Re: We can halve volume by not allowing nondevelopers to post
I agree with Ian's points here, but I have an alternative suggestion. It
is a practice that I have used in the past to some effect, and it is
possible that my reduced level of posting (I didn't even make the list!)
can be seen as a root cause of the current high levels of traffic ;-)
The solution is quite simple: Post replies to "off topic" postings via
private e-mail. Do not cc your replies to anyone but the poster. If the
poster has more than one address on the mail, be sure to reply to all of
the supplied addresses.
Taking a debate into private e-mail automatically removes the prime fuel
of the "flame war", which is public recognition.
More to the point, with only a few active "monitors" such discussions
get squelched pretty soon. If all developers who read the list
practiced such tactics, the clueless would get the message very quickly.
Keeping an open list free of chaff takes work, and is not always
successful. Taking such dreck into private conversations with several
developers, increases the submitter's work load, and spreads the "damage"
over a few developers, instead of everyone subscirbed to the list.
Encouraging such practice on the user list would probably help divert some
of the "flame wars" that go on there as well.
What do you think?
On Fri, 19 Mar 1999, Ian Jackson wrote:
> Several people have suggested solutions like creating debian-discuss
> for nontechnical discussions, or moving some threads to -policy, or
> the like.
> These things are not the answer to the problem. I stated the problem
> as `volume on -devel', but really the problem is that there are too
> many messages in the fora that we'd like most Debian developers to
> subscribe to.
> At the moment many developers don't read -devel, or read it only very
> quickly, because it's too large. Splitting it won't help: instead,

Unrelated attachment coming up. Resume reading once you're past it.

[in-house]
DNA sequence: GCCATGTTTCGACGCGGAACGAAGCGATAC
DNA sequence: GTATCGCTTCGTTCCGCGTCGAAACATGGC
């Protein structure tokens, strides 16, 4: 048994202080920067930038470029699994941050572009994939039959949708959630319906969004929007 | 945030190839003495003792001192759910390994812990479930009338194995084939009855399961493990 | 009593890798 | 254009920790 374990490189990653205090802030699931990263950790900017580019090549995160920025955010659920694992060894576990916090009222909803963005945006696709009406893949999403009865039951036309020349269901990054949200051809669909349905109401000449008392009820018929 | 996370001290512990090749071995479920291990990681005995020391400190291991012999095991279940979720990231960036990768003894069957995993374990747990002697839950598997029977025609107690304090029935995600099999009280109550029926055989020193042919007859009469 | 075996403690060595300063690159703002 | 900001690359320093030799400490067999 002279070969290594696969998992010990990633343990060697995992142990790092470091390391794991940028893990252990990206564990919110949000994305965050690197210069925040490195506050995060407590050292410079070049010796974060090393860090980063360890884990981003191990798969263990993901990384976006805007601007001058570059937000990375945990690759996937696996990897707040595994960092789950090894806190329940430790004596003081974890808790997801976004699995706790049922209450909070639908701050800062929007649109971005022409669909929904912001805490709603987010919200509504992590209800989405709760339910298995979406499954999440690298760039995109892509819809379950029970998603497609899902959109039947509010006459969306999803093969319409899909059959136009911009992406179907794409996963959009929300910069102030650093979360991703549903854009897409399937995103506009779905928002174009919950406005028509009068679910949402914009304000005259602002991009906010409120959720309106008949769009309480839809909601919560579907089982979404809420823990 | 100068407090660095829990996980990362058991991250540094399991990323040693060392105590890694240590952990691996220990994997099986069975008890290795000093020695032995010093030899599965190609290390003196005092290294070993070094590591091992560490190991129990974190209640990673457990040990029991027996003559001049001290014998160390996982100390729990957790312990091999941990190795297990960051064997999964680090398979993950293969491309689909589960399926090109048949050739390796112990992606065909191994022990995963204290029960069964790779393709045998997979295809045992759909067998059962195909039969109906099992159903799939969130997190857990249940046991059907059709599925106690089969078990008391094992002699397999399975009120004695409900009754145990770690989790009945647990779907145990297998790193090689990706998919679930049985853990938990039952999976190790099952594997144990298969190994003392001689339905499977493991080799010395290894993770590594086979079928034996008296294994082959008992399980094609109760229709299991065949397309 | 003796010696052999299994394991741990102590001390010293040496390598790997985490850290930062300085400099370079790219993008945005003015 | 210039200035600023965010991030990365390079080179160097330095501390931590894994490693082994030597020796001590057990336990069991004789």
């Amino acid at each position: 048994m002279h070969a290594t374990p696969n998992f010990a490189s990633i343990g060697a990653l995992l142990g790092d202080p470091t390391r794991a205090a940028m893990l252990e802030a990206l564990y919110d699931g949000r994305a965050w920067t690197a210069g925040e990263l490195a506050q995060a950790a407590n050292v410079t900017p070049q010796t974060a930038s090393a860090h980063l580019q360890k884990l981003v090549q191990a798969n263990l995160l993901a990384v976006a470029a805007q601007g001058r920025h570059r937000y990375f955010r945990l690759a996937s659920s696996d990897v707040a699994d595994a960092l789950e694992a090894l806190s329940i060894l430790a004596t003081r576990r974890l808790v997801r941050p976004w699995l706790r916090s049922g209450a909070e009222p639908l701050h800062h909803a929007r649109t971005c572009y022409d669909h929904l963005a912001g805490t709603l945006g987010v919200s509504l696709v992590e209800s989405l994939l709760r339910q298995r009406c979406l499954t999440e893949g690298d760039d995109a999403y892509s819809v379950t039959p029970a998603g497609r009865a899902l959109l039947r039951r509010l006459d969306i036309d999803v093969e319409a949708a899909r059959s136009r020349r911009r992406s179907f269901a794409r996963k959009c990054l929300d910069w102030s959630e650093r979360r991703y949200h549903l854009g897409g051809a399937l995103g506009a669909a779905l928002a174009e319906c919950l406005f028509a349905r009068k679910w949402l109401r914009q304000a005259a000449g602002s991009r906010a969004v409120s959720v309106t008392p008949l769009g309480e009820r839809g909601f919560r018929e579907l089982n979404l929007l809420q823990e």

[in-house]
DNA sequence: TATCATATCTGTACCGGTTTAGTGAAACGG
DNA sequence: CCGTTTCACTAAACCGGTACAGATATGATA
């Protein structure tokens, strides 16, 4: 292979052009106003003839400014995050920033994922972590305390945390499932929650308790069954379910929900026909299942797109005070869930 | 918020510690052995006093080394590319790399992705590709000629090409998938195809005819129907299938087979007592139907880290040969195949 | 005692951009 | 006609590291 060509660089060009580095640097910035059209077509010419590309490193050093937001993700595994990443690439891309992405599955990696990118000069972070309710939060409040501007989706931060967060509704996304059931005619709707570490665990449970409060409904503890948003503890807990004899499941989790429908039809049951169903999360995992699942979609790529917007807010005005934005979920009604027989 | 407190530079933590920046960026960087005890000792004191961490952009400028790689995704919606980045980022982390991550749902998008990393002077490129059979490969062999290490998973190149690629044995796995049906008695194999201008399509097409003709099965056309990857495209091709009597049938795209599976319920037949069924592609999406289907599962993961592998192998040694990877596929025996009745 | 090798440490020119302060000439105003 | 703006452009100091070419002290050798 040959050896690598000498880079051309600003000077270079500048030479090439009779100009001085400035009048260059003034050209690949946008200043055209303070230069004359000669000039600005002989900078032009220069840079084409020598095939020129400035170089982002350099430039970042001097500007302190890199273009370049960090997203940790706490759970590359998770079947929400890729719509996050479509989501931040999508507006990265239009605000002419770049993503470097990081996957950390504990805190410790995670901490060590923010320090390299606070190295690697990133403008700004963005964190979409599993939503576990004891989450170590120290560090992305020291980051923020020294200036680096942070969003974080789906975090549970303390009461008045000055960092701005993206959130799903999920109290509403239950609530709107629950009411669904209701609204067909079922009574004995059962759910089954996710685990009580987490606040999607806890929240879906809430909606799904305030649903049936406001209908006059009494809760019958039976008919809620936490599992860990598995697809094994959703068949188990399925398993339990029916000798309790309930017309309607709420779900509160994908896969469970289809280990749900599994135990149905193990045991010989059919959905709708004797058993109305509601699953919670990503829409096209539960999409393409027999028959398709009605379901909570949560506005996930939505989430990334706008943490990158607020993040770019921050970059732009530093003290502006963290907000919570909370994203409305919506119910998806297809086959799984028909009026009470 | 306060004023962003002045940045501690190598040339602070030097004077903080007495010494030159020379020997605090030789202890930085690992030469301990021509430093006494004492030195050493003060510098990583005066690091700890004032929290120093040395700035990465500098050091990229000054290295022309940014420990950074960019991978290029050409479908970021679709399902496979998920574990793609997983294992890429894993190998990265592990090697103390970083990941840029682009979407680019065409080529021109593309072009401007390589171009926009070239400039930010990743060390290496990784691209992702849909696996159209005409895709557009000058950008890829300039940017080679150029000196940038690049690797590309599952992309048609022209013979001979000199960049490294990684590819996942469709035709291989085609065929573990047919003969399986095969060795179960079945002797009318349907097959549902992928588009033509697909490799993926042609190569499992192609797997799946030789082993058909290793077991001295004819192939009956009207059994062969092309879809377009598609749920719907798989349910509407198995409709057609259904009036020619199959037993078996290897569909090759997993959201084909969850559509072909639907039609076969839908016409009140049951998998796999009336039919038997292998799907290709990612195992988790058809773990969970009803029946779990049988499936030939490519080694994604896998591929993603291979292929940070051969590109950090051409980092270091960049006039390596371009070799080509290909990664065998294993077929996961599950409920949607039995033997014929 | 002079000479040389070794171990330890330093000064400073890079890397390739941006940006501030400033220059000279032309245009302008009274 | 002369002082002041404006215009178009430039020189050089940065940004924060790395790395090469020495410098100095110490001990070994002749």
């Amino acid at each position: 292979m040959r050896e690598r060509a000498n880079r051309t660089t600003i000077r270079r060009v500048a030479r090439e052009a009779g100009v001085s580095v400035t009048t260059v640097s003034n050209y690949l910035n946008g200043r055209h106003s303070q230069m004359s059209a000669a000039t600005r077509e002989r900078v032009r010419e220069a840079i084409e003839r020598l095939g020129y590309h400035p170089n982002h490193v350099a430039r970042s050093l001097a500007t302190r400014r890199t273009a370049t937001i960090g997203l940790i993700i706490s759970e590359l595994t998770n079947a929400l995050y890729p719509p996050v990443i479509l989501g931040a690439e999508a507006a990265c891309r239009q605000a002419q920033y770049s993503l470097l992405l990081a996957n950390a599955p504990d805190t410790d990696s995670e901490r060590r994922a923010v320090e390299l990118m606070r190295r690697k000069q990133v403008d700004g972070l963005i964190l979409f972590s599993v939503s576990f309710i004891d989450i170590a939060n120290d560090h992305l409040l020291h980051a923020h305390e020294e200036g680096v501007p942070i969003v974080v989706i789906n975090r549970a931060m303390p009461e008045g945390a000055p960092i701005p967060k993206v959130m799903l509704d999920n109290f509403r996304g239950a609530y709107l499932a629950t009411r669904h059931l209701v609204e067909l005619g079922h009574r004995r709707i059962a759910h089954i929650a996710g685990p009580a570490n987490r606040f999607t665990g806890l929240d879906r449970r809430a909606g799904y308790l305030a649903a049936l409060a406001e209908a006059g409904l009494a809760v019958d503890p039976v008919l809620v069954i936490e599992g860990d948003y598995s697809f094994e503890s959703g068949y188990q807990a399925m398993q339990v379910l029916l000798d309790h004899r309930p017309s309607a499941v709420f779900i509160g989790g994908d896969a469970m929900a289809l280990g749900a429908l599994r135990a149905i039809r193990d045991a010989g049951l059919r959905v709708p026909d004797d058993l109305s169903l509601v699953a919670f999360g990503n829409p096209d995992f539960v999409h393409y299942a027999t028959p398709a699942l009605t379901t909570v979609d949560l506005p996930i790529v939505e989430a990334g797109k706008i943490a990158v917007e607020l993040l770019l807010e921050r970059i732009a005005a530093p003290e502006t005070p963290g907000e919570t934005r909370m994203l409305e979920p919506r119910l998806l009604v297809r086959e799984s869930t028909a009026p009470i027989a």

> there will be just two lists in the situation where -devel is now:
> too much traffic to be worth reading. Splitting is only helpful if
> significantly different groups of people would want to subscribe to
> the two lists.
> It may be that creating a new (pair of) list(s) for discussion of
> problems in packages in unstable or frozen would be useful; the
> traffic there is something that many people wouldn't need or want to
> Trying to move things out of -devel to -policy (other than things that
> -policy is currently trying to do) will just make it hard to use
> -policy for what it's currently good at.
> It's also not clear to me that there is a very high level of off-topic
> posting. -devel has always been traditionally the "developers' forum"
> - not the one "for development", and has always contained political,
> organisational and other material.
> However, there is an awful lot of posting, and posting begets more
> postings. Particularly, emotive issues like the one about
> `censorship' induce people to post whenever they have the smallest
> thing to say and each article begets more responses.
> Now, on to my Subject line:
> Thanks to whoever it was who counted postings.
> Reducing the traffic in -devel by a quarter to a third by excluding
> nondeveloper postings would IMO be a clearly good thing.
> However, I think the effect would be even more dramatic, because of
> the effect that one posting generates more postings. If nondevelopers
> didn't post, we wouldn't have developers following up to them because
> they felt impelled to disagree.
> Suppose we assume that every developer followup to a nondeveloper's
> posting would not have been posted if the precursor hadn't been
> posted, what kind of numbers do we come up with for the reducition in
> volume ? It would be interesting to count the number of postings that
> were from nondevelopers _or followups directly to articles by
> For a rough calculation, if we neglect original articles, and assume
> there is no correlation in developerness between follower-up and
> followee-up, we find that (1-438/1596)^2 = 52.6% of postings remain.
> Thus, neglecting third-level effect, where nondeveloper postings
> cause a chain of followups two or more deep, we could HALVE the volume
> in -devel merely by closing it to nondeveloper postings !
> This, together with the unstable/frozen lists, might put -devel back
> where nearly everyone could read it.
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